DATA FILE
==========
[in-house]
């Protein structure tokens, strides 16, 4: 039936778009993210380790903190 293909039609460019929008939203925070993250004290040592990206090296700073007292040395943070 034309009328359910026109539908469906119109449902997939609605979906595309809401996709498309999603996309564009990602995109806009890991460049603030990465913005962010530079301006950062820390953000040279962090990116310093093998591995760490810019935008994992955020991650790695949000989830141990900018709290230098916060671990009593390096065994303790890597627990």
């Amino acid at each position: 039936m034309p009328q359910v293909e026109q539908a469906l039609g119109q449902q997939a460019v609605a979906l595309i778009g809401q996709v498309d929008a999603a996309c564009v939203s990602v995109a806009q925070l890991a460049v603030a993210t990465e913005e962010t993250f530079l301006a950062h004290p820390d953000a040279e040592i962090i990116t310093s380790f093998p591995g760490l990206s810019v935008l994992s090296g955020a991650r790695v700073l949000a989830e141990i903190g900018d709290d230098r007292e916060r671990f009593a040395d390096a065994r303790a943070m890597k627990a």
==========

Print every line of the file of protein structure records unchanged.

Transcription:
[in-house]
């Protein structure tokens, strides 16, 4: 039936778009993210380790903190 293909039609460019929008939203925070993250004290040592990206090296700073007292040395943070 034309009328359910026109539908469906119109449902997939609605979906595309809401996709498309999603996309564009990602995109806009890991460049603030990465913005962010530079301006950062820390953000040279962090990116310093093998591995760490810019935008994992955020991650790695949000989830141990900018709290230098916060671990009593390096065994303790890597627990």
């Amino acid at each position: 039936m034309p009328q359910v293909e026109q539908a469906l039609g119109q449902q997939a460019v609605a979906l595309i778009g809401q996709v498309d929008a999603a996309c564009v939203s990602v995109a806009q925070l890991a460049v603030a993210t990465e913005e962010t993250f530079l301006a950062h004290p820390d953000a040279e040592i962090i990116t310093s380790f093998p591995g760490l990206s810019v935008l994992s090296g955020a991650r790695v700073l949000a989830e141990i903190g900018d709290d230098r007292e916060r671990f009593a040395d390096a065994r303790a943070m890597k627990a």